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NEW YORK (TheStreet) – AbbVie (ABBV) - Get AbbVie, Inc. Report  decided to back out of its $55 billion merger with Ireland-based Shire (SHPG) - Get Shire PLC Sponsored ADR Report  on Thursday. But before pharma investors dump Shire, it may be wise to put that trade on hold.

Shire is not without other potential suitors.

Bristol-Myers Squibb (BMY) - Get Bristol-Myers Squibb Company Report , ranked 14th in global sales and slightly behind 10th-ranked AbbVie, is a name investors should watch. It just might be a potential suitor for Shire. Here's why:

Bristol-Myers reportedly hired advisers in 2012 to examine a possible buyout of Shire, according to a report in The Wall Street Journal. At the time, Bristol-Myers was facing the loss of its patent protection for Plavix, a blood thinner and a major revenue driver for the company. 

More recently, there are other reasons why a Bristol-Myers' buyout for Shire makes sense.

Bristol-Myers wants to grow in areas like immunology, where it is ranked No. 9 and Shire is ranked No. 21. Together, the combined companies could move a little closer to competing with AbbVie, which is ranked No. 1 in immunology.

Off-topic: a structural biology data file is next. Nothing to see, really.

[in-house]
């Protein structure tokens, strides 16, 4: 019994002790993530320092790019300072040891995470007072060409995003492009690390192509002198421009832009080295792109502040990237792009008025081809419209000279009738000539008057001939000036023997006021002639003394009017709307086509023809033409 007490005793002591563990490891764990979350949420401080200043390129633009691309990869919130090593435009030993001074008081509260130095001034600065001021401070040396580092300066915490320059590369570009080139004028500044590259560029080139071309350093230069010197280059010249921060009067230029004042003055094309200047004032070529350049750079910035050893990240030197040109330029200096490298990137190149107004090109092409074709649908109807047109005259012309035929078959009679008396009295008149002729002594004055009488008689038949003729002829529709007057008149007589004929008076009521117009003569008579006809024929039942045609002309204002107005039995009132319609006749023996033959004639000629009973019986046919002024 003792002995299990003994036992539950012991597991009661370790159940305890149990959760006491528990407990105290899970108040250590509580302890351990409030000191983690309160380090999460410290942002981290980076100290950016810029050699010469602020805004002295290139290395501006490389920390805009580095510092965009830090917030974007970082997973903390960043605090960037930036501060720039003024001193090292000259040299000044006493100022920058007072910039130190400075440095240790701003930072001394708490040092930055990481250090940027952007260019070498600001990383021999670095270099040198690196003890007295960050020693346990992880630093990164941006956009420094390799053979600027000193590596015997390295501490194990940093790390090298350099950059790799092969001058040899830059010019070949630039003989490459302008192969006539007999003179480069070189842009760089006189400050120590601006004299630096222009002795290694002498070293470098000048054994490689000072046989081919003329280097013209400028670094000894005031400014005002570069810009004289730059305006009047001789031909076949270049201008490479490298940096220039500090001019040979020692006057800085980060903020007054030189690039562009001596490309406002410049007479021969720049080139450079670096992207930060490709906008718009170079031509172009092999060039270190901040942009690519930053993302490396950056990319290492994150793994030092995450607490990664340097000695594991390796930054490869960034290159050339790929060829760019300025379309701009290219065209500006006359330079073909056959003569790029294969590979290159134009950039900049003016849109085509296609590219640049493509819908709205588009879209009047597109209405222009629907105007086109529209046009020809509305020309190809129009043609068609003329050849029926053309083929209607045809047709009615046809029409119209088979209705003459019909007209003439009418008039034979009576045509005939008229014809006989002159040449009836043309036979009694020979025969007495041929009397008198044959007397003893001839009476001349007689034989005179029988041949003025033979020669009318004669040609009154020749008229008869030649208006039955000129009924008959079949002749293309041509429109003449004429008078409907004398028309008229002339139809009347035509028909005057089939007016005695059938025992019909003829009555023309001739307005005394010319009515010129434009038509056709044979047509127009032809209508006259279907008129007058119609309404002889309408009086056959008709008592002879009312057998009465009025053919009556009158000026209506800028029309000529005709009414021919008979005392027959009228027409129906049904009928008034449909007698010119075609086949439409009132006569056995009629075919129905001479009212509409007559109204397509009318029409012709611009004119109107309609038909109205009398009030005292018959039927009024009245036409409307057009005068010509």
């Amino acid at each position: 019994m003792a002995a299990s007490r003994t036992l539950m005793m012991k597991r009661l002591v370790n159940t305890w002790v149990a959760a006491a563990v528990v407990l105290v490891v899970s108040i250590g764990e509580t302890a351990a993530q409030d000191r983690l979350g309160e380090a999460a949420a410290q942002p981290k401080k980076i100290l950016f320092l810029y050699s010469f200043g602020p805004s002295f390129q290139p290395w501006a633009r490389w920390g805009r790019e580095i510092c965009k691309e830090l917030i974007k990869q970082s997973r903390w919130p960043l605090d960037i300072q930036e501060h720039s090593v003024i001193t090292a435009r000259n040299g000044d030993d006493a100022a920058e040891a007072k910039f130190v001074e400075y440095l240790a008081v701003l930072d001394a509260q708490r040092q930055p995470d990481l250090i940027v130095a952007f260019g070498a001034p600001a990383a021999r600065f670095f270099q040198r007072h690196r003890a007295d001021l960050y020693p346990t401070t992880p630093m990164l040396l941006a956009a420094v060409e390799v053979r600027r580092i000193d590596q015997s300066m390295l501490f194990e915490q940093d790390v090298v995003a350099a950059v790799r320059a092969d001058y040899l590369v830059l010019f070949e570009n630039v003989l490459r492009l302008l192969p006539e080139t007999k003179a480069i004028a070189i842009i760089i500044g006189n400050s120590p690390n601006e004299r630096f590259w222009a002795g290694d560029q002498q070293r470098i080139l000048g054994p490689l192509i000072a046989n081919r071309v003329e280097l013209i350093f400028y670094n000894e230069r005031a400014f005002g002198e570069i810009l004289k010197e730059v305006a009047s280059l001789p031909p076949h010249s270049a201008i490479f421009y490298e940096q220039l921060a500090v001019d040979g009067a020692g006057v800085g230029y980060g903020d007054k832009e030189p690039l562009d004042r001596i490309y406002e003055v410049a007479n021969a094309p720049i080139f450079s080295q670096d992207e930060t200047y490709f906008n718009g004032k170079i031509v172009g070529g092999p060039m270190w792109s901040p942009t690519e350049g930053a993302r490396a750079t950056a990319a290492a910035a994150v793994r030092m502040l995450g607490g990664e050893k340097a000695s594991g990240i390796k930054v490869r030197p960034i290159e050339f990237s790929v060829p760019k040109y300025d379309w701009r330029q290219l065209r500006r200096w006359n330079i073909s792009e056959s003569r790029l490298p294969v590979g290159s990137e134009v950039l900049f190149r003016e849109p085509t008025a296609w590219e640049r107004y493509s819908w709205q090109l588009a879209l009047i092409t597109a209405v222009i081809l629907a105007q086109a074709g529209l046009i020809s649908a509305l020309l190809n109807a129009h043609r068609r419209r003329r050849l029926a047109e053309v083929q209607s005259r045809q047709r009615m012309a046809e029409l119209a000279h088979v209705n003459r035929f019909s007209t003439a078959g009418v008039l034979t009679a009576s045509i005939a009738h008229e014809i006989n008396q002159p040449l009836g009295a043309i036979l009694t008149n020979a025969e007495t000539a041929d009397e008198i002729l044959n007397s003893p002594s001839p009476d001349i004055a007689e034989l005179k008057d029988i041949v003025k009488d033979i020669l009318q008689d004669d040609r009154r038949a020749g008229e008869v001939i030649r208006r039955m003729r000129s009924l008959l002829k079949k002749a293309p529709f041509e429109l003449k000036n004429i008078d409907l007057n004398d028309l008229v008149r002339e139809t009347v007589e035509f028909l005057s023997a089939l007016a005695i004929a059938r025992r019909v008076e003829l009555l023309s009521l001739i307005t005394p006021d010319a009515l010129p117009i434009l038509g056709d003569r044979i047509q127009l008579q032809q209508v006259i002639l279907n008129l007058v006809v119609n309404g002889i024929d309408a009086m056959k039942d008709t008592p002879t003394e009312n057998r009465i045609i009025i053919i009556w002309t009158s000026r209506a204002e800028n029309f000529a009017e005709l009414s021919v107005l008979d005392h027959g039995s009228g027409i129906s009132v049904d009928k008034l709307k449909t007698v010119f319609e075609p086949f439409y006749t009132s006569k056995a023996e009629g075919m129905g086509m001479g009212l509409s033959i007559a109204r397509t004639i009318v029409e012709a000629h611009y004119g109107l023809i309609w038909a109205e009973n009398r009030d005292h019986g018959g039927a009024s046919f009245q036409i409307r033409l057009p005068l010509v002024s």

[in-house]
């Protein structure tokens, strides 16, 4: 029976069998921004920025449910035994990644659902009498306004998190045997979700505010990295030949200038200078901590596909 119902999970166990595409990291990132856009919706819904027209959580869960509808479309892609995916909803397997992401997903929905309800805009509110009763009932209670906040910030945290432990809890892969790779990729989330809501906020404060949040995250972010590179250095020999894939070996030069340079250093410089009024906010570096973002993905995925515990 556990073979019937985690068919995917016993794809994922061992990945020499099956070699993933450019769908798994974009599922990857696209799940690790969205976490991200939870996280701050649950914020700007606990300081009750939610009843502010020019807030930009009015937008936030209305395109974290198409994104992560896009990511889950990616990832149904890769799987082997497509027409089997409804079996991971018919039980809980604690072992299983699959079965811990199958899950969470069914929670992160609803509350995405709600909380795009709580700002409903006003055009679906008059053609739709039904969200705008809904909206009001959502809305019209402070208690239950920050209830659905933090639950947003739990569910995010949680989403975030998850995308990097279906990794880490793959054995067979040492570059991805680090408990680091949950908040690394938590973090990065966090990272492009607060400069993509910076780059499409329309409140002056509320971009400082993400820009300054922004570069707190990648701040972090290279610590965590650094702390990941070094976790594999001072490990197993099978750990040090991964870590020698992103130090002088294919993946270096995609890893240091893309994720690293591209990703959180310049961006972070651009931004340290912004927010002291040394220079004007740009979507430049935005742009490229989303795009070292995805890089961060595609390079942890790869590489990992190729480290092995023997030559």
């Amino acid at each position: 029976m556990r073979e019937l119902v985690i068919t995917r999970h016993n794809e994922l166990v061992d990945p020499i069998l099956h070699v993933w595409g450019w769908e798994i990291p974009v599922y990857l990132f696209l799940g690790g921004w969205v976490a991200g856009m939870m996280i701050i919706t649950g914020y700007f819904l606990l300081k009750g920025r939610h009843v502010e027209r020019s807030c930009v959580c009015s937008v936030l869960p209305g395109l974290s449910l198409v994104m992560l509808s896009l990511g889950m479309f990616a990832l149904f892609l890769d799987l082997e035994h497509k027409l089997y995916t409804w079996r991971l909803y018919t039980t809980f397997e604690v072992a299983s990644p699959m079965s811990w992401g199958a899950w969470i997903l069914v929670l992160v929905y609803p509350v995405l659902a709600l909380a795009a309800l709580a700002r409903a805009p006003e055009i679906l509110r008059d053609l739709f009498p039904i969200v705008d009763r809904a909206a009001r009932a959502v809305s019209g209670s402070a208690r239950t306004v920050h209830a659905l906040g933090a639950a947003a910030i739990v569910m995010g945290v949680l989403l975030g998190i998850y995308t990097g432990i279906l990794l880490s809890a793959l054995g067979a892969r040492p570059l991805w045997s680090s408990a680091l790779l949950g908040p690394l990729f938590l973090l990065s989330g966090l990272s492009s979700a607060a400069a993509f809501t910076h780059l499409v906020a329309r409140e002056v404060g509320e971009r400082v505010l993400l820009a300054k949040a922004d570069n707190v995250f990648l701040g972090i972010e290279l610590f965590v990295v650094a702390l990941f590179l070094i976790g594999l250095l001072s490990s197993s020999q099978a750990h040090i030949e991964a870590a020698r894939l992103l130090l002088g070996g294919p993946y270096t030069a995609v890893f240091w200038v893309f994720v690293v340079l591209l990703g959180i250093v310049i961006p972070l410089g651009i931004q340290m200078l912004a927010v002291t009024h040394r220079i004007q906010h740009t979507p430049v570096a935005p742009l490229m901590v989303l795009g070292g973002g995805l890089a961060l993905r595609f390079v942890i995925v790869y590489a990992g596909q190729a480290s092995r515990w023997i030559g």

What's more, Shire's advances in areas like Neuroscience and Gastrointestinal would immediately help Bristol-Myers to advance in sales for its central nervous system drugs, where it trails market leader Pfizer (PFE) - Get Pfizer Inc. Report . These businesses for Shire posted a 16% and 17% year-over-year increase in the most recent quarter.

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With its large revenue dependence on its blockbuster blood-thinning drugs Plavix and Eliquis, Bristol-Myers needs to diversify its portfolio of drugs. Its blockbuster drugs are still growing in sales, but both have come under attack from companies offering generic versions of the drugs and also from Johnson & Johnson (JNJ) - Get Johnson & Johnson Report , which now has Xarelto, an anticoagulant for preventing blood clots.

For Bristol-Myers, striking a Shire deal would be good to do sooner than later. Bristol-Myers' revenue declined 4% year-over-year in the most recent quarter. The only question about doing a Shire deal is at what cost?

It's a deal Bristol-Myers can afford, based on its $4.1 billion in operating cash flow and its low debt position in relation to the cash it has on hand. However, it will be an expensive deal if Bristol-Myers pays a similar 29% premium like Medtronic (MDT) - Get Medtronic Plc Report recently paid for its $42 billion acquisition of Covidien (COV) .

But given that Shire is growing three major product lines at double-digit rates, a Shire acquisition is worth every penny.

At the time of publication, the author held no position in any of the stocks mentioned.

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This article represents the opinion of a contributor and not necessarily that of TheStreet or its editorial staff.